water throughout the day – starting below the dam and venturingso far
as a half-mile into the Kiski. On day two he actuallysight-fished a
smallmouth off a log in the Kiski.
As the Allegheny
changed each day, so did Hackney’s approach. It maysound like
junk-fishing, but there was some method to the madness.
fish were on a rock break behind the dam. On day two we finallygot
enough current where they pushed off the dam into the seams. My keybait
that day was a 1/4-ounce Strike King spinnerbait in golden-shiner.The
golden shiner seems to be a really good color for smallmouths.”
just throw the 1/4-ounce spinnerbait. Rounding out his arsenal:an
1/8-ounce Aaron Martens Scrounger head jig with a 3-inchsoft-plastic
shad; an 1/8-ounce buzzbait; a 4-inch Ocho stick worm,which he rigged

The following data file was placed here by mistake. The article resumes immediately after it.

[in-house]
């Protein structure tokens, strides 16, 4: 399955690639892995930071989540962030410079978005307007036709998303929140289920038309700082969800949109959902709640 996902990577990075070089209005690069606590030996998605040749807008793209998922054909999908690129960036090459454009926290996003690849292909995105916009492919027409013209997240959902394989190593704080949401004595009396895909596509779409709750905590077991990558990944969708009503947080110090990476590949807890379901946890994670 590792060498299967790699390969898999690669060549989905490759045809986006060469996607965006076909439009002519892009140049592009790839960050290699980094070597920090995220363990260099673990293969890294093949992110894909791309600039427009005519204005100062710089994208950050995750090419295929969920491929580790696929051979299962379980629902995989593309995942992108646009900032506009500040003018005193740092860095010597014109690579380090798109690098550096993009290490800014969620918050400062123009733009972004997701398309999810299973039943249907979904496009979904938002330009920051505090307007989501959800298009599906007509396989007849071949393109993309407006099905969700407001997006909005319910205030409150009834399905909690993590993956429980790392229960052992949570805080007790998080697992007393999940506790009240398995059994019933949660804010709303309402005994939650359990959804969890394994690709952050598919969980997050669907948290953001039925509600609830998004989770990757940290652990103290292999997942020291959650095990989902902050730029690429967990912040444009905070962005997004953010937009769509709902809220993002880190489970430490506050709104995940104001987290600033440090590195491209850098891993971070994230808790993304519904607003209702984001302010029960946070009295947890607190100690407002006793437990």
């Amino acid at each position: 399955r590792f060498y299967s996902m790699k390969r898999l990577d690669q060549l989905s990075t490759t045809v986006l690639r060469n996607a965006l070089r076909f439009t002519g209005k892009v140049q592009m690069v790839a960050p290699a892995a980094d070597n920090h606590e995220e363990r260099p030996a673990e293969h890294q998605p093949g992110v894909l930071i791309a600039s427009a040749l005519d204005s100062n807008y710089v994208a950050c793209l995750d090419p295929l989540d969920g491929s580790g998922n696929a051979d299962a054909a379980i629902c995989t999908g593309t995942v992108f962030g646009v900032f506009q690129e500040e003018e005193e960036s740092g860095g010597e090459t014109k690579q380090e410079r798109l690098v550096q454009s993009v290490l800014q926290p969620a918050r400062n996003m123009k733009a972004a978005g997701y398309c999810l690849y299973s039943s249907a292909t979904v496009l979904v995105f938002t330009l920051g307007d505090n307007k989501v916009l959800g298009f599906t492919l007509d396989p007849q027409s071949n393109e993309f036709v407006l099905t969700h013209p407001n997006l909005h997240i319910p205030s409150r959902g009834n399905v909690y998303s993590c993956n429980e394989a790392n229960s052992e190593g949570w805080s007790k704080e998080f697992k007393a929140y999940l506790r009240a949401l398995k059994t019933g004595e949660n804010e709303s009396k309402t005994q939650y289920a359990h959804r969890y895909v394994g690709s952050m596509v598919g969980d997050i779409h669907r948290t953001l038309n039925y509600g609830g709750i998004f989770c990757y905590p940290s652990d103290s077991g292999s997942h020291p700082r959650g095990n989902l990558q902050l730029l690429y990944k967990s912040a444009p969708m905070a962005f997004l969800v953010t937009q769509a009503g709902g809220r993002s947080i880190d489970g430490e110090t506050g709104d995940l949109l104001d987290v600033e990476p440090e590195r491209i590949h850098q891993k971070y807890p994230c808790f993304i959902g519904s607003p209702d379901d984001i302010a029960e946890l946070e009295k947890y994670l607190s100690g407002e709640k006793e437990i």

wacky; a jerkbait; a 4-inch Strike King 3X Finesse wormon a dropshot; a
Strike King Rodent (creature bait); and a 3/16-ounceMini-King
spinnerbait. On his reaction baits, he used 17-pound-testCajun
“All of my better fish
today came off a hard break. This place hadeverything – current, mixing
water and structure. And to sweeten thepot, there were mayflies in the
overhanging trees. This all lookedgood, but it seemed wherever there
was a hard bottom is where thebetter fish were. Where there was mud,
there were short fish.”
Hackney’s junk-fishing, consider this chain of events.While fishing a
jerkbait under overhanging trees, Hackney hooked upwith a small keeper.
It came off, and the Gonzales, La., proimmediately threw out a